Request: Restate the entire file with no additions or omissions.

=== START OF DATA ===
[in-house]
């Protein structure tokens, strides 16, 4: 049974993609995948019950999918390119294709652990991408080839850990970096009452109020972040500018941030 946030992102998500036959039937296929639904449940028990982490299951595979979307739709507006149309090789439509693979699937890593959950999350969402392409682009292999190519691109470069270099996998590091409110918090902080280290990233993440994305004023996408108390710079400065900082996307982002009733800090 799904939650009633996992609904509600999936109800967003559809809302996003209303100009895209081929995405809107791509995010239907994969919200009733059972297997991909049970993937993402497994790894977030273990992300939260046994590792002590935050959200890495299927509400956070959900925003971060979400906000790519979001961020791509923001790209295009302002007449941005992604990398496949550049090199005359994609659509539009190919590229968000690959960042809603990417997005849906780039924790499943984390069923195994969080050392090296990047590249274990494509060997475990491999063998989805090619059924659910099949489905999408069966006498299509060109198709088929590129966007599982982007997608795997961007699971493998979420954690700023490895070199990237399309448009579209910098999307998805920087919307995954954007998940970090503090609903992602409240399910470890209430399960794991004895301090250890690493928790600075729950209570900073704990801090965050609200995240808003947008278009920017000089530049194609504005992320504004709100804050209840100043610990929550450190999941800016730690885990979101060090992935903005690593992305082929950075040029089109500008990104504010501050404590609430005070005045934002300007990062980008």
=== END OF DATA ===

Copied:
[in-house]
């Protein structure tokens, strides 16, 4: 049974993609995948019950999918390119294709652990991408080839850990970096009452109020972040500018941030 946030992102998500036959039937296929639904449940028990982490299951595979979307739709507006149309090789439509693979699937890593959950999350969402392409682009292999190519691109470069270099996998590091409110918090902080280290990233993440994305004023996408108390710079400065900082996307982002009733800090 799904939650009633996992609904509600999936109800967003559809809302996003209303100009895209081929995405809107791509995010239907994969919200009733059972297997991909049970993937993402497994790894977030273990992300939260046994590792002590935050959200890495299927509400956070959900925003971060979400906000790519979001961020791509923001790209295009302002007449941005992604990398496949550049090199005359994609659509539009190919590229968000690959960042809603990417997005849906780039924790499943984390069923195994969080050392090296990047590249274990494509060997475990491999063998989805090619059924659910099949489905999408069966006498299509060109198709088929590129966007599982982007997608795997961007699971493998979420954690700023490895070199990237399309448009579209910098999307998805920087919307995954954007998940970090503090609903992602409240399910470890209430399960794991004895301090250890690493928790600075729950209570900073704990801090965050609200995240808003947008278009920017000089530049194609504005992320504004709100804050209840100043610990929550450190999941800016730690885990979101060090992935903005690593992305082929950075040029089109500008990104504010501050404590609430005070005045934002300007990062980008």